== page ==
By Herbert Musoke
When you plan to venture into poultry as a business, you need to understand its profitability depends on how you handle the young birds.
Dr. Geoffrey Mukama a vet doctor with Koudjis, says that, farmers need to understand that when you get day-old chicks, you become their mother. This means, you have to do whatever the mother would do for them including warming them, protecting them from predators, rains, feeding them among others.
Dr. Mukama from Koudjis and Yohan Verhoek a nutritionist and Koudjis representative in East Africa were facilitating during the Master Classes organized by Vision Group with support of the Embassy of the Netherlands, KLM Airlines, Koudjis Nutrition BV and dfcu Bank. During the training, Koudjis provided experts from Netherlands.
The first classes are focusing on poultry rearing, is televised live on Bukedde TV1 from 10:00am to 11:00am, with a repeat on Bukedde TV2 at 10:00pm, started yesterday Tuesday 02, 2023 to Friday 05, 2023.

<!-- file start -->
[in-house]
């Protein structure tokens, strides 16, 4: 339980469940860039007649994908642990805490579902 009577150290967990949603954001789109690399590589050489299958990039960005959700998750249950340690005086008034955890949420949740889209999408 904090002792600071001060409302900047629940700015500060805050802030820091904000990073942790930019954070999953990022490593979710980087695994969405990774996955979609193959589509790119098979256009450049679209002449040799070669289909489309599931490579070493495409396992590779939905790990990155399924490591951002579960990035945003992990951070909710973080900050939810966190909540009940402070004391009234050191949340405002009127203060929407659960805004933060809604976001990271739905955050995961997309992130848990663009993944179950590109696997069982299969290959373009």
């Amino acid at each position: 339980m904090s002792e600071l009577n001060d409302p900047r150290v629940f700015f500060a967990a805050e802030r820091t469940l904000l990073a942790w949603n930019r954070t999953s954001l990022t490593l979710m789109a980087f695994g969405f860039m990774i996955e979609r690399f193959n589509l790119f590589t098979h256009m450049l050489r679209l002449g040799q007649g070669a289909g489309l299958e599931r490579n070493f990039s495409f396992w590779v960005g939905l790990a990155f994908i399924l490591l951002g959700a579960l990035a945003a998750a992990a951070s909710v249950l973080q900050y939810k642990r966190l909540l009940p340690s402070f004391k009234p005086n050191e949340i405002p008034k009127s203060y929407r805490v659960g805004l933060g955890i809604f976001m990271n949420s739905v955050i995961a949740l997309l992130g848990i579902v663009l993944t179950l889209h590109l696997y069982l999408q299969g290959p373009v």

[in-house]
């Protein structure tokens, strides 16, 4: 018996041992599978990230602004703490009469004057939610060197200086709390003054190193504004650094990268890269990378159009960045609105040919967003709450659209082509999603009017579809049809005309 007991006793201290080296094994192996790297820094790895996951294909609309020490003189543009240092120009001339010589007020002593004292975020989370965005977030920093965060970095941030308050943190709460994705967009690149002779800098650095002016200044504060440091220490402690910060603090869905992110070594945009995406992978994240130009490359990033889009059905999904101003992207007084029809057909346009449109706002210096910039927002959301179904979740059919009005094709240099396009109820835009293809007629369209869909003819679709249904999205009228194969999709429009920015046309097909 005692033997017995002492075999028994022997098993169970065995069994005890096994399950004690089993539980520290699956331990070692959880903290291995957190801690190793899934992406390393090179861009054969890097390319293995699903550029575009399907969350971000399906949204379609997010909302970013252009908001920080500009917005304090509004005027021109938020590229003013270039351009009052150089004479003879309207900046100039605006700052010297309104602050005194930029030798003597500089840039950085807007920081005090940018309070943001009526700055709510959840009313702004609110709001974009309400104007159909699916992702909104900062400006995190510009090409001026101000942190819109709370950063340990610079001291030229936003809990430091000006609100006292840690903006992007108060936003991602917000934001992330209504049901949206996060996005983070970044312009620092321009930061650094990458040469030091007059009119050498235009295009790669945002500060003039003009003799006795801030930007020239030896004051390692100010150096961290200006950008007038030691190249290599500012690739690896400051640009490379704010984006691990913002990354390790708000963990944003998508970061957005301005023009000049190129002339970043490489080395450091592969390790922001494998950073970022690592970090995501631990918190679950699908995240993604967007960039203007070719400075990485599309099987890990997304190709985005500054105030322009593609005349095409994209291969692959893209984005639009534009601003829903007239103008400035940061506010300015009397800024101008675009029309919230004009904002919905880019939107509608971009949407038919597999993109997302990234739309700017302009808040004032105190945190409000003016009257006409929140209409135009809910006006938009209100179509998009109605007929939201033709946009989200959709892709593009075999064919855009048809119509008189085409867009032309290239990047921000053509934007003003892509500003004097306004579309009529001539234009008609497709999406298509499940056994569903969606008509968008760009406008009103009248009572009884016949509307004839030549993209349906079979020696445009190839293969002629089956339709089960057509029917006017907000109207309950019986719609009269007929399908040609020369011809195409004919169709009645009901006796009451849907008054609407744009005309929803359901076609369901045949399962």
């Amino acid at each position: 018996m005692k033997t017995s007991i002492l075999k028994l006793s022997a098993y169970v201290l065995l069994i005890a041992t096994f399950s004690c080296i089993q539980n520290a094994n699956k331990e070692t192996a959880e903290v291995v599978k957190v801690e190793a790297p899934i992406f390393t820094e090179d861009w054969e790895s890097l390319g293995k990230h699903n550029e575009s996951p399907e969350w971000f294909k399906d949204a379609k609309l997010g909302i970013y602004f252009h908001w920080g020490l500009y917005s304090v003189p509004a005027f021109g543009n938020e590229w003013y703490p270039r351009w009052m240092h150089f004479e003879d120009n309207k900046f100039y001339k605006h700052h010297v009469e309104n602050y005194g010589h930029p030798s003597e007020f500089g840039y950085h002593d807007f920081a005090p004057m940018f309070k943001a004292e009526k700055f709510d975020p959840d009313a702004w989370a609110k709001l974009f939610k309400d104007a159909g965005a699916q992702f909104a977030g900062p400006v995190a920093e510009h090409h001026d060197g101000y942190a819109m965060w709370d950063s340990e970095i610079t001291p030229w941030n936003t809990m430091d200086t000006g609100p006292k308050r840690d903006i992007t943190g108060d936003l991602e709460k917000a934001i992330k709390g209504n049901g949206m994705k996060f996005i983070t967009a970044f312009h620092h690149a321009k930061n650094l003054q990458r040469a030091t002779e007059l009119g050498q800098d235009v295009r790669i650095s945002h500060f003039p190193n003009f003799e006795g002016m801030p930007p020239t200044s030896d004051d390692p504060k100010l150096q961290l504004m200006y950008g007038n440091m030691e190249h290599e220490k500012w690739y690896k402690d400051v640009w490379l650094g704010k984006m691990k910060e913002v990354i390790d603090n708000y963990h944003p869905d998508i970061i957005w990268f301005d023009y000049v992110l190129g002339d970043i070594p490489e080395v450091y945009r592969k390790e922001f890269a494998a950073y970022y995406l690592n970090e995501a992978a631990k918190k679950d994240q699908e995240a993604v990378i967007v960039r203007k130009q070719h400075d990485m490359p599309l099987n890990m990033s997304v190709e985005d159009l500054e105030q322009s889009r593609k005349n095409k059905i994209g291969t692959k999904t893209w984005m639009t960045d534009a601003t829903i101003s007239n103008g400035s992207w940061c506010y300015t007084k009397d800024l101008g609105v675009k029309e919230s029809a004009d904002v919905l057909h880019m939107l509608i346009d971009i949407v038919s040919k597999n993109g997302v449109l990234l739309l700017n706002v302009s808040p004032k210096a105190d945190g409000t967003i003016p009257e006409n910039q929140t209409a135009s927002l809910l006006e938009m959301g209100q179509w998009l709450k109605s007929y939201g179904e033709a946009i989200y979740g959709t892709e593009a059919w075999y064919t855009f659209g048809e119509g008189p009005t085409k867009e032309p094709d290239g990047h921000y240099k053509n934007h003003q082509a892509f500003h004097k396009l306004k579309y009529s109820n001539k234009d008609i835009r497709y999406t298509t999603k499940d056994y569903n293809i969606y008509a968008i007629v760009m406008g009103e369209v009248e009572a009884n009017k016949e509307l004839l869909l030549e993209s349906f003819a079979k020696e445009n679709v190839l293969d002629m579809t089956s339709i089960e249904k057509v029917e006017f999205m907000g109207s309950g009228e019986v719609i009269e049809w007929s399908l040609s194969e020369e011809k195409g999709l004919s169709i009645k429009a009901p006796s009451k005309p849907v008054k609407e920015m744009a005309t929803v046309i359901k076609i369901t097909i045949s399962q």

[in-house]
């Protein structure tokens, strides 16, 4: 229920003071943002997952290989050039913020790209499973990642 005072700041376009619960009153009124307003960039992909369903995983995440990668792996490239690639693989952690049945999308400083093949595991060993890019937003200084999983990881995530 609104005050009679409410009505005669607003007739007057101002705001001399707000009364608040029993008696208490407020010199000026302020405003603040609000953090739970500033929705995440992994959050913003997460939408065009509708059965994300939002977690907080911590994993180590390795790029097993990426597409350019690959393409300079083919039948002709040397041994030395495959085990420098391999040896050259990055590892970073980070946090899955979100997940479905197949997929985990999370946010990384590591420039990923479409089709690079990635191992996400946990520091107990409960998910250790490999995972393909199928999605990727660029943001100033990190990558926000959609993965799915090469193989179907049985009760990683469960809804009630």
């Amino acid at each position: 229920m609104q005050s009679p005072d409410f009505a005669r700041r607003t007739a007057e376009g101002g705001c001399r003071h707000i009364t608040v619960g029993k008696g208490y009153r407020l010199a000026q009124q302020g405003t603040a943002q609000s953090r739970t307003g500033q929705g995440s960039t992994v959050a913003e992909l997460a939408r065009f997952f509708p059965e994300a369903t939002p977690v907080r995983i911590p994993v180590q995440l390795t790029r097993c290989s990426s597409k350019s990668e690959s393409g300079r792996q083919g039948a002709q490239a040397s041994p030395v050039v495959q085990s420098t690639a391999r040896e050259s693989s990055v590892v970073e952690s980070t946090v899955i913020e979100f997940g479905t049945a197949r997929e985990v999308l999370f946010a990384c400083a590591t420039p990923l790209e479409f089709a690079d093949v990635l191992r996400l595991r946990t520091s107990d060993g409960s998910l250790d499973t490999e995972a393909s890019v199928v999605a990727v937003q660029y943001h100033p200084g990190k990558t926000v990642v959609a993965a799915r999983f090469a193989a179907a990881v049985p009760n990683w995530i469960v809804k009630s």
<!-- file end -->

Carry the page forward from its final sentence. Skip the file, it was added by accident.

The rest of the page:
Preparing the brooding house
Before stocking, the house must be swept and washed if it was used before. Also, disinfect it and all the equipment like feeders, drinkers. In case you are using nipples, they should be disinfected as well such that if there are any germs from the previous stock they are killed.
“People fear brooding saying it’s a risky stage in poultry yet it is easy if one follows the right basics. To get another person brood for you, it becomes expensive yet you can do it yourself and save money. Remember, you need to minimize expenditure to maximize profits”, explains Dr. Mukama.
Dr. Mukama says that, hygiene must be kept at its best during brooding because the chicks are as delicate as a baby.
“The brooder should be weather proof where the condition inside is controlled. Provide warmth at least 3-4 hours before bringing in the chicks, strong winds and its roof shouldn’t be leaking when it rains. Also, rodents like rats, wild birds and cats should be kept out of the brooder,” he says.
Aeration should be given special consideration. “Many farmers think brooder must be covered completely which is wrong because it may cause suffocation and death to both the chicks and the farmers due to carbon monoxide gases and also to dry the house,” says Mukama.
Curtains (these can be tarpaulins, leather or the black polythene bags used in building) too must be cleaned. Also, ensure the house is warmed up well at the temperature of 33 degrees on the ground on the first day.